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E-commerce results tell the tale

So far, the quarterly numbers from e-commerce companies are confirming the predictions of last fall: Americans are streaming onto the Net to make purchases.

A spate of earnings reports today from e-tailers and online payment firms confirms much of the pre-holiday hype--Internet shopping went mainstream last fall.

Today Amazon.com reported $252.9 million in book, music, and video sales in the final three months of 1998, outstripping in a single quarter all of its sales for 1997, when revenues totaled $147.7 million. For 1998, money-losing Amazon reported $610 million in revenue.

Other e-tailers checking in today with fourth-quarter revenue figures were eBay, the person-to-person auction site that remained highly profitable, online software store Egghead.com, which reported 77 percent growth in online sales over the year earlier, and Net payments firm CyberCash, which continues to gush red ink.

For research firm Jupiter Communications, today's earnings reports confirm its holiday commerce predictions.

"November and December purchases by U.S. users amounted to about $3.1 billion, including travel," said Nicole Vanderbilt, a Jupiter e-commerce analyst. Last fall, Jupiter had projected holiday sales of $2.8 billion. For all of 1998, Jupiter sizes the online shopping market at $7.1 billion.

As significant as Amazon's sales figures, Vanderbilt said, are the 6.2 million customers that have done business with the online retailer since its inception. Amazon added more than 1.7 million customers in the last three months of last year, even more than the 1.25 million first-time shoppers that America Online reported earlier this month.

"The number of customer Amazon has now is a pretty good indication of future revenues. The customer base is immense as opposed to just about any other online player," Vanderbilt said. Customer acquisition or marketing costs are a key measure for most online retailers.

"The success of customer acquisition campaigns will often determine who will be the leaders going forward. Amazon continues to separate itself from many competitors," she added.

James McQuivey, an online retail analyst at Forrester Research, said Amazon's 1998 revenues included about $550 million in books and $47 million in music, a business it entered June 11.

"Amazon started music half way through the year, and in that time, they were able to do nearly $50 million in music sales--which is exactly what Music Boulevard did for the entire year," McQiuvey said. "That puts even more pressure for Music Boulevard and CDNow to complete their merger."

Amazon's sales report also indicates there's no contest in the online book-selling category, said McQuivey of Forrester, which put the 1998 online book market at $650 million. With Amazon at $550 million in book sales, that leaves just $100 million for rivals Barnesandaoble.com, and other online book sellers.

CyberCash's earnings report, which came early in the day, indicates the online payments firm still hasn't found much traction in the market, said Scott Smith, e-commerce analyst at Current Analysis.

CyberCash's InstaBuy Service, a one-click payment wallet launched in August, generated almost 10 percent of CyberCash's revenue last year while its electronic check product, PayNow, which was marketed aggressively for the entire year, accounted for just 5 percent of the company's revenues.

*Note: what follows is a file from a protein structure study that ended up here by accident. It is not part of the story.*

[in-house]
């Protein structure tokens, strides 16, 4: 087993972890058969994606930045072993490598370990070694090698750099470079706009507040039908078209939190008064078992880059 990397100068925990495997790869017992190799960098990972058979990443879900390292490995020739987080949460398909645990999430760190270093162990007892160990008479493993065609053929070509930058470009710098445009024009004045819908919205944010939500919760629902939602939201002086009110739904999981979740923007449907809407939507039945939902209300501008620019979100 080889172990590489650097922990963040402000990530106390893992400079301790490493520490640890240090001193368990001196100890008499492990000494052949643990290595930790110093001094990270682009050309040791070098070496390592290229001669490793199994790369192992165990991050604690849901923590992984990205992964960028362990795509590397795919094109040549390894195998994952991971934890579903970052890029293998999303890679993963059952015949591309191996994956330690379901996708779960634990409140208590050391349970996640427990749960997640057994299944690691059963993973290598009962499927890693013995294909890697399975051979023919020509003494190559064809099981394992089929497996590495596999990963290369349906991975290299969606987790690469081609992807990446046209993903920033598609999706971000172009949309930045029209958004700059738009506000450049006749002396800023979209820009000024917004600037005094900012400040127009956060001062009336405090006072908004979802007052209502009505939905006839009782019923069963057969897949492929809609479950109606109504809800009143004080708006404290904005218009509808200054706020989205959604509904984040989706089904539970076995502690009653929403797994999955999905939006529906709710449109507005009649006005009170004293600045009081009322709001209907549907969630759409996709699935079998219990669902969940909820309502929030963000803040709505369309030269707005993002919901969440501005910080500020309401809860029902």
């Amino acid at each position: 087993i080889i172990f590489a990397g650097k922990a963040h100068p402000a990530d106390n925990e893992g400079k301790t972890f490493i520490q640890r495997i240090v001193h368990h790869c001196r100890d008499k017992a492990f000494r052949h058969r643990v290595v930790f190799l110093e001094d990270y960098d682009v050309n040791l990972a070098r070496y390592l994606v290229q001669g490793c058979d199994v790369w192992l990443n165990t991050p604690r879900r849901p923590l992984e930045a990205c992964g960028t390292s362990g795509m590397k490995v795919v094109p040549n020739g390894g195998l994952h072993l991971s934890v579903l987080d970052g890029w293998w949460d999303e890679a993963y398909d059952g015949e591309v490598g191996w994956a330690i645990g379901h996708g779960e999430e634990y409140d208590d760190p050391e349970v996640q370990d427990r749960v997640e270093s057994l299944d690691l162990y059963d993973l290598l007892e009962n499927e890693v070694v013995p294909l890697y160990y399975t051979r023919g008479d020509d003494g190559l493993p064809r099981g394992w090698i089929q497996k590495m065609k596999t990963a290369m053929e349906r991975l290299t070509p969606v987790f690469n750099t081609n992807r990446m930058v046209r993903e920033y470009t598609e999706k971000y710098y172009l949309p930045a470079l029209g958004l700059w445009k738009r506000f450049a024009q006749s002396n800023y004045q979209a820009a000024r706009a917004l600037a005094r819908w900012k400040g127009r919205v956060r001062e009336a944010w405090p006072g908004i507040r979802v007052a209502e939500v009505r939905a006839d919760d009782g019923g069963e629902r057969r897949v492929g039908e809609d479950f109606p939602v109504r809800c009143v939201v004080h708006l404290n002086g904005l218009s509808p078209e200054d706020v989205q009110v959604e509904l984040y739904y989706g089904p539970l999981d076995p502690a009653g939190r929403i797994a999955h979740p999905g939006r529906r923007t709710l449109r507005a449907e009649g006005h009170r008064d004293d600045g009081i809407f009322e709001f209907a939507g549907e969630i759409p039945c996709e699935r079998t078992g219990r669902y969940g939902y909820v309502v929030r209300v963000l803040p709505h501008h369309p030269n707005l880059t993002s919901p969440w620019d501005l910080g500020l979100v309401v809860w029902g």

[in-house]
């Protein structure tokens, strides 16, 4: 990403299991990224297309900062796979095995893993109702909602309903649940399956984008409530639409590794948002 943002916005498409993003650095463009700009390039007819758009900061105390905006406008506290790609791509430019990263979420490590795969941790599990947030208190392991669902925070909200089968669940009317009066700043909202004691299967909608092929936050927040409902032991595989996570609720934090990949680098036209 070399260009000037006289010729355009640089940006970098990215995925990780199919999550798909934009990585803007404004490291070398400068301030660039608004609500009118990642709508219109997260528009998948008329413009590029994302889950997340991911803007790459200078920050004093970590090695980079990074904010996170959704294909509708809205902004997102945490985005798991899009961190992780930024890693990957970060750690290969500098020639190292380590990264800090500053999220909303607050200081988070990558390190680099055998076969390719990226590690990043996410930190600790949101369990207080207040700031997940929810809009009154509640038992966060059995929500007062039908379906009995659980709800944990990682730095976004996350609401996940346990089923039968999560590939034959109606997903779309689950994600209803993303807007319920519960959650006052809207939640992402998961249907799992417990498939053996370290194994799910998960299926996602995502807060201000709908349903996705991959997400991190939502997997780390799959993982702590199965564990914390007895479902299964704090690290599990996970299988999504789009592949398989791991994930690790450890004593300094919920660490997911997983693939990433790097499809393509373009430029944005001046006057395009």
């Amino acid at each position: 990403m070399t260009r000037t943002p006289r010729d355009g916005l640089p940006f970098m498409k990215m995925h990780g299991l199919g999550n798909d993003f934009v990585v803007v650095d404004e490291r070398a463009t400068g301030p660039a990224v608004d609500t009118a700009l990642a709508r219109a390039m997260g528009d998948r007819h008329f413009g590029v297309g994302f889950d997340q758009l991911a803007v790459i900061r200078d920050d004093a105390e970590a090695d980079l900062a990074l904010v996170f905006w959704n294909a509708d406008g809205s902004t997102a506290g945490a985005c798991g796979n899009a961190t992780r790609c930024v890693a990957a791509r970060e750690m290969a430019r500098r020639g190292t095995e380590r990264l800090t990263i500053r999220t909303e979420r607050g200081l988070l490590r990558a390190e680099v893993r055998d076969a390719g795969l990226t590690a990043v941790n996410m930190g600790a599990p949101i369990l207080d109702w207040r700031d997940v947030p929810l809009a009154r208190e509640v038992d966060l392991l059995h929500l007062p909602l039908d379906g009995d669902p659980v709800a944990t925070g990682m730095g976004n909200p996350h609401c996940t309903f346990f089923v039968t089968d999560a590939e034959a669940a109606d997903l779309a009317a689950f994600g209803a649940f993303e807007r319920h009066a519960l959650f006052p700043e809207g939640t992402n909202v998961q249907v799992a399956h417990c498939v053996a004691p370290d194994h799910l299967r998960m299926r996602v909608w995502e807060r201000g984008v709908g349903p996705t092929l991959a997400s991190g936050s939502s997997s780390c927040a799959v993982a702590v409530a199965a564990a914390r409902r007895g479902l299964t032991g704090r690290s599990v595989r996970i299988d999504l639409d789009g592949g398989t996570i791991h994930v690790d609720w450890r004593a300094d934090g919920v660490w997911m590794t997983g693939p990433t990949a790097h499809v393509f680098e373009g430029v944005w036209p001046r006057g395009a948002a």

Several analysts suggest eBay's profitable quarter should be separated from money-losing online merchants because they run different businesses. Instead of owning an inventory of merchandise, eBay creates a marketplace, then collects a fee for what others sell.

In the end, said Jupiter's Vanderbilt, online retail watchers can focus on two players.

"It's become pretty clear that AOL and Amazon are two pretty good benchmarks for the overall market," she said. Earlier this month, AOL announced its retailers grossed $1.2 billion in holiday sales, somewhere between a third and half of what all online retailers booked.

Vanderbilt says the most interesting data about online shopping may remain hidden because it comes from the catalogers and real-world retailers that opened online storefronts. She thinks apparel makers and department stores did particularly well, in part because they face virtually no online-only competitors.

"The most interesting players that we'll never know is the online initiatives in larger retailers," Vanderbilt said. "The J. Crews and Gaps of the world, and in come cases like eToys, which is not required to disclose revenues because it's private.

"J. Crew has been very pleased with its online initiatives, if only because they found the online customer is more valuable, the return rate somewhat lower, and the sales cost is quite a bit cheaper than the traditional catalog," she said. "It's not only in revenue, the usual measure, but the incremental profitability from online operations."

Although today's reports create benchmarks for comparison, Kate Delhagen of Forrester thinks it's still to early to determine, especially for investors, which online retailers are doing well and which may fall by the wayside.

"This is a traffic record on what revenue growth should look like. Each quarter that's gone by, a handful of retailers report, showing who gets traction and has a pattern of growth," Delhagen said. "Then we can develop a list of leaders and laggards according to the norm. We probably won't see that level of differentiation among online retailers until after the next four quarters."